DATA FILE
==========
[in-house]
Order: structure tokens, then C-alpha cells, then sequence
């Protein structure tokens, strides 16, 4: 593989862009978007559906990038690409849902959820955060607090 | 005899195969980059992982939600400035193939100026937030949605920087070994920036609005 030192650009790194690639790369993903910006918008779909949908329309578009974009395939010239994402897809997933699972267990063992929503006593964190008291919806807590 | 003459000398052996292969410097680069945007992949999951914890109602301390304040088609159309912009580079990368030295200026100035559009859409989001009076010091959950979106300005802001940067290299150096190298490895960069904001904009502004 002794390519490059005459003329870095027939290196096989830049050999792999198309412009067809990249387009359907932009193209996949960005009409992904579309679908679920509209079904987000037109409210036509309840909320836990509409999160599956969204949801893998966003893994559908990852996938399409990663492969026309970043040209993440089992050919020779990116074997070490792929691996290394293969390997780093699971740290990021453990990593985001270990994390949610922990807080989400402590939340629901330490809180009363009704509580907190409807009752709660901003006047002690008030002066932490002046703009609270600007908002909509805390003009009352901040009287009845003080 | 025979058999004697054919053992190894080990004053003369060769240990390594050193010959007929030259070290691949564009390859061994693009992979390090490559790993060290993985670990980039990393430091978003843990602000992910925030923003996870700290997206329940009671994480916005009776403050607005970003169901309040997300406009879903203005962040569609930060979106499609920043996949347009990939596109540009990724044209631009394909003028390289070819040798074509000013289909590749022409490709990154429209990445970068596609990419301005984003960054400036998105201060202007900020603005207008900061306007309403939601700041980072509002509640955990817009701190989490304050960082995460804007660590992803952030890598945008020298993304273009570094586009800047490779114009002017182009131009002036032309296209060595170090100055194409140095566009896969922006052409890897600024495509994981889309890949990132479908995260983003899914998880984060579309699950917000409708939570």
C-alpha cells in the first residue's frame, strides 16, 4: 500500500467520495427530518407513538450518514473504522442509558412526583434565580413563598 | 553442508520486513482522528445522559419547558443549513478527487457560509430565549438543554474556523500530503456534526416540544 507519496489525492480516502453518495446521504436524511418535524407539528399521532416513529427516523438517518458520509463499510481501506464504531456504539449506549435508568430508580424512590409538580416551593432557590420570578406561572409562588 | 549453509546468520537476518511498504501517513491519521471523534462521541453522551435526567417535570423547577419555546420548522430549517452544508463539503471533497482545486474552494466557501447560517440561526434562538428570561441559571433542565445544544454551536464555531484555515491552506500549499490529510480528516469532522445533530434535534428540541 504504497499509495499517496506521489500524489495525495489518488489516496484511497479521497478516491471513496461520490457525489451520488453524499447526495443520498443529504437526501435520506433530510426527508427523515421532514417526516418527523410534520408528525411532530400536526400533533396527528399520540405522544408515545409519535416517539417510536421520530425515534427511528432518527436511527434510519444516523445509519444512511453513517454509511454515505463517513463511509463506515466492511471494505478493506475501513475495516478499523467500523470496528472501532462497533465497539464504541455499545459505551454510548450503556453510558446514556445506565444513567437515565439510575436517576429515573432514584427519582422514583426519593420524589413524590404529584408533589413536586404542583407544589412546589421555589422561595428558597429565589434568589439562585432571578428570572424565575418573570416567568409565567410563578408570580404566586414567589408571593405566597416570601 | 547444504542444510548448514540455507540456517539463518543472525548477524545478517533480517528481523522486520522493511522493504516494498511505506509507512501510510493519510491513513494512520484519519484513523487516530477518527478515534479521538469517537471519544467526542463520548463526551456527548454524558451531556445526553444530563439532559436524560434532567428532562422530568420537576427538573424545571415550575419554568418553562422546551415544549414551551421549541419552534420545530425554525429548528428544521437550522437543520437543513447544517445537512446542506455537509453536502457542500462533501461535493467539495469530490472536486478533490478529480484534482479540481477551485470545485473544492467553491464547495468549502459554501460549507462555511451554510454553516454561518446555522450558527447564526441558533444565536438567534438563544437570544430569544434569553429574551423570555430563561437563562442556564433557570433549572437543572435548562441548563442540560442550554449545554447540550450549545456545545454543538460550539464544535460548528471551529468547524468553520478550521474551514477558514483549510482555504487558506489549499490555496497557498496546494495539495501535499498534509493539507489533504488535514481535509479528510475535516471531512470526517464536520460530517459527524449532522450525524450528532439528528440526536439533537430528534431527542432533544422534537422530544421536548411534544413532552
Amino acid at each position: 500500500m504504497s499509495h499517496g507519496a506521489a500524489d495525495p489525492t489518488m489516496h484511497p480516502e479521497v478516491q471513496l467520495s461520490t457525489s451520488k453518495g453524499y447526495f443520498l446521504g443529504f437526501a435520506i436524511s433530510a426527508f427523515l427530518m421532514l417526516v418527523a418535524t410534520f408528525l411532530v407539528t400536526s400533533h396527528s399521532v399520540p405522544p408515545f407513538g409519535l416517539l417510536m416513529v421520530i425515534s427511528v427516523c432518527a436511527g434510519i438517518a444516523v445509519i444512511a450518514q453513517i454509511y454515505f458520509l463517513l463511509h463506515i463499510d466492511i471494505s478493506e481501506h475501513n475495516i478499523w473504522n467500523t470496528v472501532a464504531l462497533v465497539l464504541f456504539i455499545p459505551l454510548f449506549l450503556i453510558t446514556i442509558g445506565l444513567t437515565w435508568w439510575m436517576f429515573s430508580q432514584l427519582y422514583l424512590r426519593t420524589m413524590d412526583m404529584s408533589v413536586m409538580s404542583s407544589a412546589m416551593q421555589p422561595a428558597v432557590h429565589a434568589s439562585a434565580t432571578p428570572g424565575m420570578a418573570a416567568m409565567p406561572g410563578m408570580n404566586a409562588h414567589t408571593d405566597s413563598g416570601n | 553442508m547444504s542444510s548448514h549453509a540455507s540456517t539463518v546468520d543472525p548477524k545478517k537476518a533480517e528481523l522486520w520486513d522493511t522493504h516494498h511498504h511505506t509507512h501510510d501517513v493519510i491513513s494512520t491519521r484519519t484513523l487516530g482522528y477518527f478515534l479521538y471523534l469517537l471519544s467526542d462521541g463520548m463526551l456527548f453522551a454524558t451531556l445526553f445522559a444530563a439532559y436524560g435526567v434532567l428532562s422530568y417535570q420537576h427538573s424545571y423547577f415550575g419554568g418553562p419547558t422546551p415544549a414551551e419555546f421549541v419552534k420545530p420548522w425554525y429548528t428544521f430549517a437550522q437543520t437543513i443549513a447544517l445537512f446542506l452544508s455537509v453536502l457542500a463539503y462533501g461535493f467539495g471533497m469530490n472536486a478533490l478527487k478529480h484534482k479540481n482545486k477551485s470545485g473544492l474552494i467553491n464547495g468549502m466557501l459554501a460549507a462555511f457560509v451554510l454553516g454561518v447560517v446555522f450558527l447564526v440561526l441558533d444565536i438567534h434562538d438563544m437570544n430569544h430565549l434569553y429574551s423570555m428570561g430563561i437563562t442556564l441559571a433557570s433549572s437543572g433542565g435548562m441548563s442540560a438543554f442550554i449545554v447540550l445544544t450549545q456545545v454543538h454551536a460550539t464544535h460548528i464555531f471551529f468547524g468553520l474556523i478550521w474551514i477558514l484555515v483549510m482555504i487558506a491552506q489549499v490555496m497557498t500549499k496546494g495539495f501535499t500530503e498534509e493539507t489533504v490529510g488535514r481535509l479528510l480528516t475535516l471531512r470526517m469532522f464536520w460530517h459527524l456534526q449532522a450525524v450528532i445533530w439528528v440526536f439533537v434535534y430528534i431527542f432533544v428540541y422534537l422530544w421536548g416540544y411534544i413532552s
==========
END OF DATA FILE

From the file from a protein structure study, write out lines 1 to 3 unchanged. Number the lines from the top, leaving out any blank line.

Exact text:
[in-house]
Order: structure tokens, then C-alpha cells, then sequence
């Protein structure tokens, strides 16, 4: 593989862009978007559906990038690409849902959820955060607090 | 005899195969980059992982939600400035193939100026937030949605920087070994920036609005 030192650009790194690639790369993903910006918008779909949908329309578009974009395939010239994402897809997933699972267990063992929503006593964190008291919806807590 | 003459000398052996292969410097680069945007992949999951914890109602301390304040088609159309912009580079990368030295200026100035559009859409989001009076010091959950979106300005802001940067290299150096190298490895960069904001904009502004 002794390519490059005459003329870095027939290196096989830049050999792999198309412009067809990249387009359907932009193209996949960005009409992904579309679908679920509209079904987000037109409210036509309840909320836990509409999160599956969204949801893998966003893994559908990852996938399409990663492969026309970043040209993440089992050919020779990116074997070490792929691996290394293969390997780093699971740290990021453990990593985001270990994390949610922990807080989400402590939340629901330490809180009363009704509580907190409807009752709660901003006047002690008030002066932490002046703009609270600007908002909509805390003009009352901040009287009845003080 | 025979058999004697054919053992190894080990004053003369060769240990390594050193010959007929030259070290691949564009390859061994693009992979390090490559790993060290993985670990980039990393430091978003843990602000992910925030923003996870700290997206329940009671994480916005009776403050607005970003169901309040997300406009879903203005962040569609930060979106499609920043996949347009990939596109540009990724044209631009394909003028390289070819040798074509000013289909590749022409490709990154429209990445970068596609990419301005984003960054400036998105201060202007900020603005207008900061306007309403939601700041980072509002509640955990817009701190989490304050960082995460804007660590992803952030890598945008020298993304273009570094586009800047490779114009002017182009131009002036032309296209060595170090100055194409140095566009896969922006052409890897600024495509994981889309890949990132479908995260983003899914998880984060579309699950917000409708939570």